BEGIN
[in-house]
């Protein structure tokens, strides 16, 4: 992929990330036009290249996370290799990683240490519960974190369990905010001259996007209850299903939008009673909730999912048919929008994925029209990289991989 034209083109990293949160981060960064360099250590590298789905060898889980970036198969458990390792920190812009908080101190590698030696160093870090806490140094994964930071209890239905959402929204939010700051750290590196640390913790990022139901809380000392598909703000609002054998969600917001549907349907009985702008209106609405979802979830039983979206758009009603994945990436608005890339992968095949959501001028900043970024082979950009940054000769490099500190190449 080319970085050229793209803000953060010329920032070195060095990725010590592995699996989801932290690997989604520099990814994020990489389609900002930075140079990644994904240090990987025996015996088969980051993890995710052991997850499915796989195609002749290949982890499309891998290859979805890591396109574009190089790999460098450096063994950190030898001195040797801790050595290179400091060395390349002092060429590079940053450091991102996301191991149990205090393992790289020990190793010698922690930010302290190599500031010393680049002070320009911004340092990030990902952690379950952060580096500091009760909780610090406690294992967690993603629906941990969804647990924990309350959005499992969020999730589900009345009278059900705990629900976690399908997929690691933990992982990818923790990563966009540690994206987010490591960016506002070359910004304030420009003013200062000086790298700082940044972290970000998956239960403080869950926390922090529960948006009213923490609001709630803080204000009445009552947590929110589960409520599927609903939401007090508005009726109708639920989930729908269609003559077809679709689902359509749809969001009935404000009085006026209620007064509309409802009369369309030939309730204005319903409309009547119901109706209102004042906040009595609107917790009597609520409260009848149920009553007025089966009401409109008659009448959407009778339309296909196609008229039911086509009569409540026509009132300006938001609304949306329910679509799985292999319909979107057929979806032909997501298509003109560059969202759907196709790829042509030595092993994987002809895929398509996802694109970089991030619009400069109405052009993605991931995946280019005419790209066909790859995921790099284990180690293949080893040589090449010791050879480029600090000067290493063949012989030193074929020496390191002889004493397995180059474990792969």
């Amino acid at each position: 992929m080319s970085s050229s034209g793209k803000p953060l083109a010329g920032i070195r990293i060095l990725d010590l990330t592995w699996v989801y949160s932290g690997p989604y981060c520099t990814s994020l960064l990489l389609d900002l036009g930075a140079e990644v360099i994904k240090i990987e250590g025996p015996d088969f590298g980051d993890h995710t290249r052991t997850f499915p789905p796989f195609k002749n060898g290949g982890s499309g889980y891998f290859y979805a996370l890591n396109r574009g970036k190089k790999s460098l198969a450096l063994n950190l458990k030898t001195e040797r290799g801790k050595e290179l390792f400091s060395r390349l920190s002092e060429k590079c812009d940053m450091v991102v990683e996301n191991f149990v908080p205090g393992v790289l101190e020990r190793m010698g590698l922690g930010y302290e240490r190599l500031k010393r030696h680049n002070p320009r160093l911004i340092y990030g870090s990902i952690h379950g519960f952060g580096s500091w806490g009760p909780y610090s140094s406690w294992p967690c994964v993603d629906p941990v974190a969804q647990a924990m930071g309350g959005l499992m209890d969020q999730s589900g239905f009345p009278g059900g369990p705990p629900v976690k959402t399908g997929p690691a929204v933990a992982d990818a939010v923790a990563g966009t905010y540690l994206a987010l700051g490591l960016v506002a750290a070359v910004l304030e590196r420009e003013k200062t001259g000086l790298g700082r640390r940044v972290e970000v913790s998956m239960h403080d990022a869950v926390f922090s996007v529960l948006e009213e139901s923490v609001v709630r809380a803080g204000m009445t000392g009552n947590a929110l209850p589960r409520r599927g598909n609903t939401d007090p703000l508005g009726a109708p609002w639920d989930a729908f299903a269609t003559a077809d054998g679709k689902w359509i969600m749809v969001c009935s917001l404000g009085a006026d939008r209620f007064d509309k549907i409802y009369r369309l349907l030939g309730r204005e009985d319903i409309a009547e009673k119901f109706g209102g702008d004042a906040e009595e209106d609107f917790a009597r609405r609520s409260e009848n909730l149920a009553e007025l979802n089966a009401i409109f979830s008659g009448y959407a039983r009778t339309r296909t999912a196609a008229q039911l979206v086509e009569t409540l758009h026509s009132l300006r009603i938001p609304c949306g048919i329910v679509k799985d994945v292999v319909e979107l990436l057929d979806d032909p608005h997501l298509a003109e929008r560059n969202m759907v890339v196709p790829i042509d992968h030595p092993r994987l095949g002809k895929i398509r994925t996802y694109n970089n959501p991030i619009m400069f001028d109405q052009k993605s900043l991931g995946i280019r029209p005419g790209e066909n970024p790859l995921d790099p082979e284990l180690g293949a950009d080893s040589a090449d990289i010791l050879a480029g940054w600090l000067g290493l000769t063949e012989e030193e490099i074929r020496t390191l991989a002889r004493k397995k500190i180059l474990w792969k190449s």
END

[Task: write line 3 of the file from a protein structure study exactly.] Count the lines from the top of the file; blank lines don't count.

């Amino acid at each position: 992929m080319s970085s050229s034209g793209k803000p953060l083109a010329g920032i070195r990293i060095l990725d010590l990330t592995w699996v989801y949160s932290g690997p989604y981060c520099t990814s994020l960064l990489l389609d900002l036009g930075a140079e990644v360099i994904k240090i990987e250590g025996p015996d088969f590298g980051d993890h995710t290249r052991t997850f499915p789905p796989f195609k002749n060898g290949g982890s499309g889980y891998f290859y979805a996370l890591n396109r574009g970036k190089k790999s460098l198969a450096l063994n950190l458990k030898t001195e040797r290799g801790k050595e290179l390792f400091s060395r390349l920190s002092e060429k590079c812009d940053m450091v991102v990683e996301n191991f149990v908080p205090g393992v790289l101190e020990r190793m010698g590698l922690g930010y302290e240490r190599l500031k010393r030696h680049n002070p320009r160093l911004i340092y990030g870090s990902i952690h379950g519960f952060g580096s500091w806490g009760p909780y610090s140094s406690w294992p967690c994964v993603d629906p941990v974190a969804q647990a924990m930071g309350g959005l499992m209890d969020q999730s589900g239905f009345p009278g059900g369990p705990p629900v976690k959402t399908g997929p690691a929204v933990a992982d990818a939010v923790a990563g966009t905010y540690l994206a987010l700051g490591l960016v506002a750290a070359v910004l304030e590196r420009e003013k200062t001259g000086l790298g700082r640390r940044v972290e970000v913790s998956m239960h403080d990022a869950v926390f922090s996007v529960l948006e009213e139901s923490v609001v709630r809380a803080g204000m009445t000392g009552n947590a929110l209850p589960r409520r599927g598909n609903t939401d007090p703000l508005g009726a109708p609002w639920d989930a729908f299903a269609t003559a077809d054998g679709k689902w359509i969600m749809v969001c009935s917001l404000g009085a006026d939008r209620f007064d509309k549907i409802y009369r369309l349907l030939g309730r204005e009985d319903i409309a009547e009673k119901f109706g209102g702008d004042a906040e009595e209106d609107f917790a009597r609405r609520s409260e009848n909730l149920a009553e007025l979802n089966a009401i409109f979830s008659g009448y959407a039983r009778t339309r296909t999912a196609a008229q039911l979206v086509e009569t409540l758009h026509s009132l300006r009603i938001p609304c949306g048919i329910v679509k799985d994945v292999v319909e979107l990436l057929d979806d032909p608005h997501l298509a003109e929008r560059n969202m759907v890339v196709p790829i042509d992968h030595p092993r994987l095949g002809k895929i398509r994925t996802y694109n970089n959501p991030i619009m400069f001028d109405q052009k993605s900043l991931g995946i280019r029209p005419g790209e066909n970024p790859l995921d790099p082979e284990l180690g293949a950009d080893s040589a090449d990289i010791l050879a480029g940054w600090l000067g290493l000769t063949e012989e030193e490099i074929r020496t390191l991989a002889r004493k397995k500190i180059l474990w792969k190449s």